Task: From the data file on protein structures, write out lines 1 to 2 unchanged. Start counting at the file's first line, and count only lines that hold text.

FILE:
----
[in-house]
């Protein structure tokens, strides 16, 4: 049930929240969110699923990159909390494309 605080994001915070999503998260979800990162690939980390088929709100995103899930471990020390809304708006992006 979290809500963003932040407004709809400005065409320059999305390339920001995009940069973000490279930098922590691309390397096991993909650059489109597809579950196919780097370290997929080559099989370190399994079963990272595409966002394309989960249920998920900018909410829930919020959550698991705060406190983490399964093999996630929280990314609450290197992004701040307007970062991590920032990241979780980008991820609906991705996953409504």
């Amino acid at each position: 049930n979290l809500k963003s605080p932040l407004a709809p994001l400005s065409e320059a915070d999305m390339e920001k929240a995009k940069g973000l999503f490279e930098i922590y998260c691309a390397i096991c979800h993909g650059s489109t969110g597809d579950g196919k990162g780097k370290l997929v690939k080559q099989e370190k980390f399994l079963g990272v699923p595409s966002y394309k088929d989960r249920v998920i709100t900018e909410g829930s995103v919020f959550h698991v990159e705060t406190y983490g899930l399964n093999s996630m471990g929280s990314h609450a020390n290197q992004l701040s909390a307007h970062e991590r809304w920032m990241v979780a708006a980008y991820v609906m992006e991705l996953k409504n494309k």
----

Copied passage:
[in-house]
């Protein structure tokens, strides 16, 4: 049930929240969110699923990159909390494309 605080994001915070999503998260979800990162690939980390088929709100995103899930471990020390809304708006992006 979290809500963003932040407004709809400005065409320059999305390339920001995009940069973000490279930098922590691309390397096991993909650059489109597809579950196919780097370290997929080559099989370190399994079963990272595409966002394309989960249920998920900018909410829930919020959550698991705060406190983490399964093999996630929280990314609450290197992004701040307007970062991590920032990241979780980008991820609906991705996953409504």